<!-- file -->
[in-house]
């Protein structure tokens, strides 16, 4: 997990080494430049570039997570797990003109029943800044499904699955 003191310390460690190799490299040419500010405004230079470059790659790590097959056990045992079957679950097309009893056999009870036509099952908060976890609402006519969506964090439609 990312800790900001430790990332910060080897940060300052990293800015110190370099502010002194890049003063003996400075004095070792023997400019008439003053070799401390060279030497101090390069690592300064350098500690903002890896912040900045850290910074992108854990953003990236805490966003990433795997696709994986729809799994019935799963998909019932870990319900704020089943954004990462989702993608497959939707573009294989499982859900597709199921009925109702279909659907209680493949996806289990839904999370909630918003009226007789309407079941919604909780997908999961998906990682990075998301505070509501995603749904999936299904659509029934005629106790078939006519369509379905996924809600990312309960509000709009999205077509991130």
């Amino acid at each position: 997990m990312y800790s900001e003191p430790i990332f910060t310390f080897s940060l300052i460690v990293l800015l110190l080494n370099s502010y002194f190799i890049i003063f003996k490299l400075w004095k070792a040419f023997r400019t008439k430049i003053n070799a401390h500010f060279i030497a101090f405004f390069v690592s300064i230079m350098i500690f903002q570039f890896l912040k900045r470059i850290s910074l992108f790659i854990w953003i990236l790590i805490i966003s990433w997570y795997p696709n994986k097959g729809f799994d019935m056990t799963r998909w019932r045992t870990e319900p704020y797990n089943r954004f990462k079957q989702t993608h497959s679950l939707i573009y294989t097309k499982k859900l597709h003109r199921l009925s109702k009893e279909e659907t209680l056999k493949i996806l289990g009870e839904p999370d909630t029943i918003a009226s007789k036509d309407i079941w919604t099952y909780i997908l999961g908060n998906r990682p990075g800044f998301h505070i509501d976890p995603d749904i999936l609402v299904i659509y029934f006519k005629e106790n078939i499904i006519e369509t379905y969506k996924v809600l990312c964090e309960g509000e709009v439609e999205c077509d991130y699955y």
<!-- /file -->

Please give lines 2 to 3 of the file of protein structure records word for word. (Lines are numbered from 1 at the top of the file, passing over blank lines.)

């Protein structure tokens, strides 16, 4: 997990080494430049570039997570797990003109029943800044499904699955 003191310390460690190799490299040419500010405004230079470059790659790590097959056990045992079957679950097309009893056999009870036509099952908060976890609402006519969506964090439609 990312800790900001430790990332910060080897940060300052990293800015110190370099502010002194890049003063003996400075004095070792023997400019008439003053070799401390060279030497101090390069690592300064350098500690903002890896912040900045850290910074992108854990953003990236805490966003990433795997696709994986729809799994019935799963998909019932870990319900704020089943954004990462989702993608497959939707573009294989499982859900597709199921009925109702279909659907209680493949996806289990839904999370909630918003009226007789309407079941919604909780997908999961998906990682990075998301505070509501995603749904999936299904659509029934005629106790078939006519369509379905996924809600990312309960509000709009999205077509991130």
């Amino acid at each position: 997990m990312y800790s900001e003191p430790i990332f910060t310390f080897s940060l300052i460690v990293l800015l110190l080494n370099s502010y002194f190799i890049i003063f003996k490299l400075w004095k070792a040419f023997r400019t008439k430049i003053n070799a401390h500010f060279i030497a101090f405004f390069v690592s300064i230079m350098i500690f903002q570039f890896l912040k900045r470059i850290s910074l992108f790659i854990w953003i990236l790590i805490i966003s990433w997570y795997p696709n994986k097959g729809f799994d019935m056990t799963r998909w019932r045992t870990e319900p704020y797990n089943r954004f990462k079957q989702t993608h497959s679950l939707i573009y294989t097309k499982k859900l597709h003109r199921l009925s109702k009893e279909e659907t209680l056999k493949i996806l289990g009870e839904p999370d909630t029943i918003a009226s007789k036509d309407i079941w919604t099952y909780i997908l999961g908060n998906r990682p990075g800044f998301h505070i509501d976890p995603d749904i999936l609402v299904i659509y029934f006519k005629e106790n078939i499904i006519e369509t379905y969506k996924v809600l990312c964090e309960g509000e709009v439609e999205c077509d991130y699955y």